Koch brothers David (left) and Charles Koch. (Photo: Phelan M. Ebenhack, Associated Press)
By Carla Marinucci
Wednesday, January 28, 2015 – Updated 9:40 am
The billionaire Koch brothers’ intention to spend nearly $900 million on conservative candidates and causes in the 2016 election cycle will unleash a tidal wave of cash that will swamp the political landscape even in solidly blue California, experts said Tuesday.
When it comes to spreading money around, the spending plan that industrialists Charles and David Koch unveiled Monday will put the brothers and an estimated 300 conservative mega-donors in their network on a plane now occupied only by the country’s two major political parties.
“It is staggering,” said Jessica Levinson, who teaches political ethics at Loyola Law School in Los Angeles. “It’s not a pebble in the pond, it’s an asteroid in the ocean.”
The cascade of conservative cash is “an amount we could not have fathomed 10 years ago,” Levinson said. Not even California and other strongly Democratic states will be exempt from its effects, she said.
“It will change the tenor, the narrative of the debate and what we talk about,” Levinson said.
One race certain to be affected by the Kochs’ money, she said, is the contest for the U.S. Senate seat being vacated by California Democrat Barbara Boxer, even though no prominent Republican candidates are on the horizon.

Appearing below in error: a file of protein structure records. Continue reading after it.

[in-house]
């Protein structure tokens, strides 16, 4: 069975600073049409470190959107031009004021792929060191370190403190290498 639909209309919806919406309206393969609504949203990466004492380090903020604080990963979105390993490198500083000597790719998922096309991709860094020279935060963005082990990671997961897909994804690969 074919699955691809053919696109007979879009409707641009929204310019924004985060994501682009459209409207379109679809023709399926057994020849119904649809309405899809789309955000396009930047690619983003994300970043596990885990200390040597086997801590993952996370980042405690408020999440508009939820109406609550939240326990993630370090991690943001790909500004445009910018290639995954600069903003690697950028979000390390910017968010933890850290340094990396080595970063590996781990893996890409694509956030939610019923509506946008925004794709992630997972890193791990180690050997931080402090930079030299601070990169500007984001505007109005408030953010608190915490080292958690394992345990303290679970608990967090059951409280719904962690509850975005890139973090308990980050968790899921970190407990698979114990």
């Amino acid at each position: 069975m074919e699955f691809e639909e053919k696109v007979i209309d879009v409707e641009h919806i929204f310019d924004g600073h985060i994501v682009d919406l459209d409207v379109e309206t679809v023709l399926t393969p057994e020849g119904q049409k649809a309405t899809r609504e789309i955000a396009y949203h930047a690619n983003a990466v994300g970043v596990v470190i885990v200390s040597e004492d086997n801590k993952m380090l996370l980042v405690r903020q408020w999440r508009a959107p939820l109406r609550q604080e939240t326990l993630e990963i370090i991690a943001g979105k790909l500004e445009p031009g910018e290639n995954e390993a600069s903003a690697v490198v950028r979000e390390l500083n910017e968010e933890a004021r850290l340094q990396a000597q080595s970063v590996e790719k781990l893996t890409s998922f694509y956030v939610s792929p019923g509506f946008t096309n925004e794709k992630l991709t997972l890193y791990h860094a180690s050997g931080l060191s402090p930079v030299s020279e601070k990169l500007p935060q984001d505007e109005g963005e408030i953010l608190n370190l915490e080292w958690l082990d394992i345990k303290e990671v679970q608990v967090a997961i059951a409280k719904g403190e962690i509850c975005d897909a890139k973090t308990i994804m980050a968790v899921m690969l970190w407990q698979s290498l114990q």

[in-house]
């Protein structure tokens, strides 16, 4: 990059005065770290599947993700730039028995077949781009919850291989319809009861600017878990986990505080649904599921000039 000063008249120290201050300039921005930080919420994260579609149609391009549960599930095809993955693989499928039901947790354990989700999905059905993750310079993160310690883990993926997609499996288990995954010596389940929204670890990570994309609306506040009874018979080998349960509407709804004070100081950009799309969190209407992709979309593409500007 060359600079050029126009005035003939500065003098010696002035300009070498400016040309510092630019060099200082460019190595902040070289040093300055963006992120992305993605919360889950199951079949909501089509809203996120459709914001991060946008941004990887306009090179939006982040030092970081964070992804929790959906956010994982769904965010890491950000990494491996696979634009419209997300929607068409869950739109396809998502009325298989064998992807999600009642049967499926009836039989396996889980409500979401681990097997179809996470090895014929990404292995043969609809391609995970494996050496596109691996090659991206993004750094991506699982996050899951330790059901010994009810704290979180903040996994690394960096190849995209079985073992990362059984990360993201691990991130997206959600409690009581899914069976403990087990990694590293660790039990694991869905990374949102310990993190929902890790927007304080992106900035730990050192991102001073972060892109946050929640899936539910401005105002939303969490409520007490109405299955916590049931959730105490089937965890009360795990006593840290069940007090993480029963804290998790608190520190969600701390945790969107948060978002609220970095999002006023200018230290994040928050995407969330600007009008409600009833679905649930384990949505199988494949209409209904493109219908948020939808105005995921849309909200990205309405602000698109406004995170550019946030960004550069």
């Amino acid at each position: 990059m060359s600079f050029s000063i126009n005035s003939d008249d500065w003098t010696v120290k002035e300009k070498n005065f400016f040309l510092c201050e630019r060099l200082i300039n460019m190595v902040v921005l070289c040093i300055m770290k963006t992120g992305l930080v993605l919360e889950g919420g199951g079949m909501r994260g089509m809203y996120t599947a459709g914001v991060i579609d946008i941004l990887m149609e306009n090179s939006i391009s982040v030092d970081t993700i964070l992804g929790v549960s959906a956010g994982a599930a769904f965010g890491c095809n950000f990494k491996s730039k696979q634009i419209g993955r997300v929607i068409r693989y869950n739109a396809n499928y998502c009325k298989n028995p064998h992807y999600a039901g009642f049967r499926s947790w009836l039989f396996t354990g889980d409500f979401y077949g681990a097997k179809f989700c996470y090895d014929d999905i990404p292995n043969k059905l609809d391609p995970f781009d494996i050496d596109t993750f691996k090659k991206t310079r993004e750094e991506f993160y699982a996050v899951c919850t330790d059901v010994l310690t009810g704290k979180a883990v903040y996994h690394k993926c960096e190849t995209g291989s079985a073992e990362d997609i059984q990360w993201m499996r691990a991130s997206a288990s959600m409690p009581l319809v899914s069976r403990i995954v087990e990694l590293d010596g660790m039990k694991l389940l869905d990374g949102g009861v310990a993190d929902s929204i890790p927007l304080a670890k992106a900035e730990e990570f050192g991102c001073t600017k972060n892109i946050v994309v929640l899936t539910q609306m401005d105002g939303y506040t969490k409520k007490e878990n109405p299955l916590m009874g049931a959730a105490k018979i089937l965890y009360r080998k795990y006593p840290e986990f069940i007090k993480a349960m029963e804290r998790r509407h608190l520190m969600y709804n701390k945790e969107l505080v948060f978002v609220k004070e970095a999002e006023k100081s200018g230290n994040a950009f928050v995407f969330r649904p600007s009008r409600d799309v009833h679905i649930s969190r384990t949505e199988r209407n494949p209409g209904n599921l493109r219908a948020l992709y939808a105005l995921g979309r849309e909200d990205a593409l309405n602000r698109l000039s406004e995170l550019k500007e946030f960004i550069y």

“No race is run in isolation, and to the extent the discussion about tax cuts and immigration reform happens in Ohio, candidates get asked about it in California,” Levinson said.
Dan Newman, a partner in SCN Strategies, the political consulting firm working with Democratic Senate candidate and state Attorney General Kamala Harris, noted that the Kochs have been active in California in past elections — including funneling millions in 2012 into a pair of initiative campaigns.
Harris and the state’s Fair Political Practices Commission reached a 2013 settlement fining two nonprofit political groups a total of $1 million for violating reporting laws in disbursing Koch-related money in 2012 against the tax-raising Proposition 30 and for Proposition 32, which would have limited labor unions’ political spending. This month, the Koch-funded Americans for Prosperity political action committee filed a federal lawsuit in Los Angeles, claiming that Harris’ office had violated the group’s First Amendment rights by demanding a list of its 2012 donors.
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